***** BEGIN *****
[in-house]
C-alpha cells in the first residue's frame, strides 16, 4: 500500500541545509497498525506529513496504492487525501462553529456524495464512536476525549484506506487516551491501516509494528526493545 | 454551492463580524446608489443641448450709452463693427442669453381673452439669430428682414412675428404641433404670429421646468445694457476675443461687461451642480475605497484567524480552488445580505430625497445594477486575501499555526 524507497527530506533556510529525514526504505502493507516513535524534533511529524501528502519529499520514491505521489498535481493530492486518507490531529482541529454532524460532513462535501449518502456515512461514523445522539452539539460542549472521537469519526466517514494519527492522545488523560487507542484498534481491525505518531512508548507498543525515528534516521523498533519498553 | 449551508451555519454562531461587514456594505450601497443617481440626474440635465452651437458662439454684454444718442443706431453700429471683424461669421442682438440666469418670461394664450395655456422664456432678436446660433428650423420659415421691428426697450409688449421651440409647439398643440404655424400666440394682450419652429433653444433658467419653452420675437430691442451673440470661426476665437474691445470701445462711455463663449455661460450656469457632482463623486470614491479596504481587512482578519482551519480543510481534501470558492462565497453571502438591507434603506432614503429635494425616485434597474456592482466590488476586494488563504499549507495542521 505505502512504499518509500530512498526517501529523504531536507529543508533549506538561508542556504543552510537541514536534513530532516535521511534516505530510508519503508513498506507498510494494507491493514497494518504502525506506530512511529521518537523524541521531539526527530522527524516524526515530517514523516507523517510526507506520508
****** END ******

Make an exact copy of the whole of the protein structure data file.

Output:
[in-house]
C-alpha cells in the first residue's frame, strides 16, 4: 500500500541545509497498525506529513496504492487525501462553529456524495464512536476525549484506506487516551491501516509494528526493545 | 454551492463580524446608489443641448450709452463693427442669453381673452439669430428682414412675428404641433404670429421646468445694457476675443461687461451642480475605497484567524480552488445580505430625497445594477486575501499555526 524507497527530506533556510529525514526504505502493507516513535524534533511529524501528502519529499520514491505521489498535481493530492486518507490531529482541529454532524460532513462535501449518502456515512461514523445522539452539539460542549472521537469519526466517514494519527492522545488523560487507542484498534481491525505518531512508548507498543525515528534516521523498533519498553 | 449551508451555519454562531461587514456594505450601497443617481440626474440635465452651437458662439454684454444718442443706431453700429471683424461669421442682438440666469418670461394664450395655456422664456432678436446660433428650423420659415421691428426697450409688449421651440409647439398643440404655424400666440394682450419652429433653444433658467419653452420675437430691442451673440470661426476665437474691445470701445462711455463663449455661460450656469457632482463623486470614491479596504481587512482578519482551519480543510481534501470558492462565497453571502438591507434603506432614503429635494425616485434597474456592482466590488476586494488563504499549507495542521 505505502512504499518509500530512498526517501529523504531536507529543508533549506538561508542556504543552510537541514536534513530532516535521511534516505530510508519503508513498506507498510494494507491493514497494518504502525506506530512511529521518537523524541521531539526527530522527524516524526515530517514523516507523517510526507506520508